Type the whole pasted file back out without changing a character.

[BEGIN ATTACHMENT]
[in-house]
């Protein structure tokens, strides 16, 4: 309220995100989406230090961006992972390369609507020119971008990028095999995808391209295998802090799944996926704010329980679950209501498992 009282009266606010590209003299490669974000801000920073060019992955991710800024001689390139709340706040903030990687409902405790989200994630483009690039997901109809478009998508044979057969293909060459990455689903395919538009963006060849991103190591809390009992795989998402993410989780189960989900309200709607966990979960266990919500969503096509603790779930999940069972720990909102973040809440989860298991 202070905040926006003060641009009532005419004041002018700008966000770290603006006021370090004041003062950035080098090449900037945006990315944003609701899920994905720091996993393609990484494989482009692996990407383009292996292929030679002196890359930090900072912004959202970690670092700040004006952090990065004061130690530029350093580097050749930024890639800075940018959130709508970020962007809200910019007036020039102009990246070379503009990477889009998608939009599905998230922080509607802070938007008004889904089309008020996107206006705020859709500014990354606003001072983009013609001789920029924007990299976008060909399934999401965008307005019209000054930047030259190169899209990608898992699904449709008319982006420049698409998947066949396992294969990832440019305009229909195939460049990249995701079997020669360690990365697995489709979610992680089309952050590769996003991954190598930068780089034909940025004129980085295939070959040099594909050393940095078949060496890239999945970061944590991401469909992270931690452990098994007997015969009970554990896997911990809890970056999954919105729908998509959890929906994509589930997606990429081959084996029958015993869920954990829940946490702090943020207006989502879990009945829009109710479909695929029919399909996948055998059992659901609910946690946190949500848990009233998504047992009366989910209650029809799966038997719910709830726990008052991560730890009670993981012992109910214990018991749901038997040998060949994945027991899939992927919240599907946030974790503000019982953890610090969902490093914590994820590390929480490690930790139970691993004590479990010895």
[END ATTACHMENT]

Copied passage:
[in-house]
């Protein structure tokens, strides 16, 4: 309220995100989406230090961006992972390369609507020119971008990028095999995808391209295998802090799944996926704010329980679950209501498992 009282009266606010590209003299490669974000801000920073060019992955991710800024001689390139709340706040903030990687409902405790989200994630483009690039997901109809478009998508044979057969293909060459990455689903395919538009963006060849991103190591809390009992795989998402993410989780189960989900309200709607966990979960266990919500969503096509603790779930999940069972720990909102973040809440989860298991 202070905040926006003060641009009532005419004041002018700008966000770290603006006021370090004041003062950035080098090449900037945006990315944003609701899920994905720091996993393609990484494989482009692996990407383009292996292929030679002196890359930090900072912004959202970690670092700040004006952090990065004061130690530029350093580097050749930024890639800075940018959130709508970020962007809200910019007036020039102009990246070379503009990477889009998608939009599905998230922080509607802070938007008004889904089309008020996107206006705020859709500014990354606003001072983009013609001789920029924007990299976008060909399934999401965008307005019209000054930047030259190169899209990608898992699904449709008319982006420049698409998947066949396992294969990832440019305009229909195939460049990249995701079997020669360690990365697995489709979610992680089309952050590769996003991954190598930068780089034909940025004129980085295939070959040099594909050393940095078949060496890239999945970061944590991401469909992270931690452990098994007997015969009970554990896997911990809890970056999954919105729908998509959890929906994509589930997606990429081959084996029958015993869920954990829940946490702090943020207006989502879990009945829009109710479909695929029919399909996948055998059992659901609910946690946190949500848990009233998504047992009366989910209650029809799966038997719910709830726990008052991560730890009670993981012992109910214990018991749901038997040998060949994945027991899939992927919240599907946030974790503000019982953890610090969902490093914590994820590390929480490690930790139970691993004590479990010895």